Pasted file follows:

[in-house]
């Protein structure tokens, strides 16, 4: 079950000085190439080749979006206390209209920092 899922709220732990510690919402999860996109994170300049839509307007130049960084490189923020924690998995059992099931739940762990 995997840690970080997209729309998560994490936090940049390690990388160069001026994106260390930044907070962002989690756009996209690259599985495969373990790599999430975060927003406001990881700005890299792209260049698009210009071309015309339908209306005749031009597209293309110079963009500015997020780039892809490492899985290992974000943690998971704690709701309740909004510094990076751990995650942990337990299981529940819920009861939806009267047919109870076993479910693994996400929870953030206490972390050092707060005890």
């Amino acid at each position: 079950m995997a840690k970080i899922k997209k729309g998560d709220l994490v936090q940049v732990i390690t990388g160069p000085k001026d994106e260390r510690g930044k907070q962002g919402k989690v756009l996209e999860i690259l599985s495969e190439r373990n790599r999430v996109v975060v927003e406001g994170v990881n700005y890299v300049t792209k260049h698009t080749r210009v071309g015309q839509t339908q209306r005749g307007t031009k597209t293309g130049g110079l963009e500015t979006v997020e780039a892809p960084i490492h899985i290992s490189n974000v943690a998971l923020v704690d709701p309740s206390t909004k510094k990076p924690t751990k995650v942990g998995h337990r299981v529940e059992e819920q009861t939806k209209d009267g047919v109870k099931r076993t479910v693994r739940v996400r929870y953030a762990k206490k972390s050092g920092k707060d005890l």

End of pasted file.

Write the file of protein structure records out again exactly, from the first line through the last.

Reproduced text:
[in-house]
């Protein structure tokens, strides 16, 4: 079950000085190439080749979006206390209209920092 899922709220732990510690919402999860996109994170300049839509307007130049960084490189923020924690998995059992099931739940762990 995997840690970080997209729309998560994490936090940049390690990388160069001026994106260390930044907070962002989690756009996209690259599985495969373990790599999430975060927003406001990881700005890299792209260049698009210009071309015309339908209306005749031009597209293309110079963009500015997020780039892809490492899985290992974000943690998971704690709701309740909004510094990076751990995650942990337990299981529940819920009861939806009267047919109870076993479910693994996400929870953030206490972390050092707060005890």
């Amino acid at each position: 079950m995997a840690k970080i899922k997209k729309g998560d709220l994490v936090q940049v732990i390690t990388g160069p000085k001026d994106e260390r510690g930044k907070q962002g919402k989690v756009l996209e999860i690259l599985s495969e190439r373990n790599r999430v996109v975060v927003e406001g994170v990881n700005y890299v300049t792209k260049h698009t080749r210009v071309g015309q839509t339908q209306r005749g307007t031009k597209t293309g130049g110079l963009e500015t979006v997020e780039a892809p960084i490492h899985i290992s490189n974000v943690a998971l923020v704690d709701p309740s206390t909004k510094k990076p924690t751990k995650v942990g998995h337990r299981v529940e059992e819920q009861t939806k209209d009267g047919v109870k099931r076993t479910v693994r739940v996400r929870y953030a762990k206490k972390s050092g920092k707060d005890l």